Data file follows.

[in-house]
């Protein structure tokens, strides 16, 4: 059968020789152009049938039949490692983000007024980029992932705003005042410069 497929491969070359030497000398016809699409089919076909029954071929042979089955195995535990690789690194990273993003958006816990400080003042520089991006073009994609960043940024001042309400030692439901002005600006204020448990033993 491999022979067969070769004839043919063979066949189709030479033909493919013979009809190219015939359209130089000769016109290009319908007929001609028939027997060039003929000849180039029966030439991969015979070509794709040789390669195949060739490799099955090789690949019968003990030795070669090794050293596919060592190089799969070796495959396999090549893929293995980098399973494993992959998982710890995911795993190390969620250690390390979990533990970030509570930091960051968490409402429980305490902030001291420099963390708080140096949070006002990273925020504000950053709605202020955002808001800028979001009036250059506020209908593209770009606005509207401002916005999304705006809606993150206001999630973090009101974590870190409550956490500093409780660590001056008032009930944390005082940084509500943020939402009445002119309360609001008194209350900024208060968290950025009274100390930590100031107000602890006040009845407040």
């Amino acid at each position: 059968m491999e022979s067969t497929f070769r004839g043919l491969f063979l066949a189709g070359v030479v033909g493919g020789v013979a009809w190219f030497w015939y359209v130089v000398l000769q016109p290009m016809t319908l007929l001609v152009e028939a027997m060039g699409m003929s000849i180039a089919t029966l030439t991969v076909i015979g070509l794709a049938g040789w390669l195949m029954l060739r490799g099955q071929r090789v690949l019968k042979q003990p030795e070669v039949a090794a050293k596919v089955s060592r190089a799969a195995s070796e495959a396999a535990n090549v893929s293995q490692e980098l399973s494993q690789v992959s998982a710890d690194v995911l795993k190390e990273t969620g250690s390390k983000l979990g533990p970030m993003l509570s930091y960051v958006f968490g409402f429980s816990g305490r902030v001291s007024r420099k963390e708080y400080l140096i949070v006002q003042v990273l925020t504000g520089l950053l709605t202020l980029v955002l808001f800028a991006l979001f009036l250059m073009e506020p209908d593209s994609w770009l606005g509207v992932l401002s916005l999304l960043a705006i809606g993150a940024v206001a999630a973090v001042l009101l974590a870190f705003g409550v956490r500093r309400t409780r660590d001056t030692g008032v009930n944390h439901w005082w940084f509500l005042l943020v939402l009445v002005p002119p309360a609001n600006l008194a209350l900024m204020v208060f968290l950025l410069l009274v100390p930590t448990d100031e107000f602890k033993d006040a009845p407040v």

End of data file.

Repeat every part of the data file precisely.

[in-house]
């Protein structure tokens, strides 16, 4: 059968020789152009049938039949490692983000007024980029992932705003005042410069 497929491969070359030497000398016809699409089919076909029954071929042979089955195995535990690789690194990273993003958006816990400080003042520089991006073009994609960043940024001042309400030692439901002005600006204020448990033993 491999022979067969070769004839043919063979066949189709030479033909493919013979009809190219015939359209130089000769016109290009319908007929001609028939027997060039003929000849180039029966030439991969015979070509794709040789390669195949060739490799099955090789690949019968003990030795070669090794050293596919060592190089799969070796495959396999090549893929293995980098399973494993992959998982710890995911795993190390969620250690390390979990533990970030509570930091960051968490409402429980305490902030001291420099963390708080140096949070006002990273925020504000950053709605202020955002808001800028979001009036250059506020209908593209770009606005509207401002916005999304705006809606993150206001999630973090009101974590870190409550956490500093409780660590001056008032009930944390005082940084509500943020939402009445002119309360609001008194209350900024208060968290950025009274100390930590100031107000602890006040009845407040």
């Amino acid at each position: 059968m491999e022979s067969t497929f070769r004839g043919l491969f063979l066949a189709g070359v030479v033909g493919g020789v013979a009809w190219f030497w015939y359209v130089v000398l000769q016109p290009m016809t319908l007929l001609v152009e028939a027997m060039g699409m003929s000849i180039a089919t029966l030439t991969v076909i015979g070509l794709a049938g040789w390669l195949m029954l060739r490799g099955q071929r090789v690949l019968k042979q003990p030795e070669v039949a090794a050293k596919v089955s060592r190089a799969a195995s070796e495959a396999a535990n090549v893929s293995q490692e980098l399973s494993q690789v992959s998982a710890d690194v995911l795993k190390e990273t969620g250690s390390k983000l979990g533990p970030m993003l509570s930091y960051v958006f968490g409402f429980s816990g305490r902030v001291s007024r420099k963390e708080y400080l140096i949070v006002q003042v990273l925020t504000g520089l950053l709605t202020l980029v955002l808001f800028a991006l979001f009036l250059m073009e506020p209908d593209s994609w770009l606005g509207v992932l401002s916005l999304l960043a705006i809606g993150a940024v206001a999630a973090v001042l009101l974590a870190f705003g409550v956490r500093r309400t409780r660590d001056t030692g008032v009930n944390h439901w005082w940084f509500l005042l943020v939402l009445v002005p002119p309360a609001n600006l008194a209350l900024m204020v208060f968290l950025l410069l009274v100390p930590t448990d100031e107000f602890k033993d006040a009845p407040v």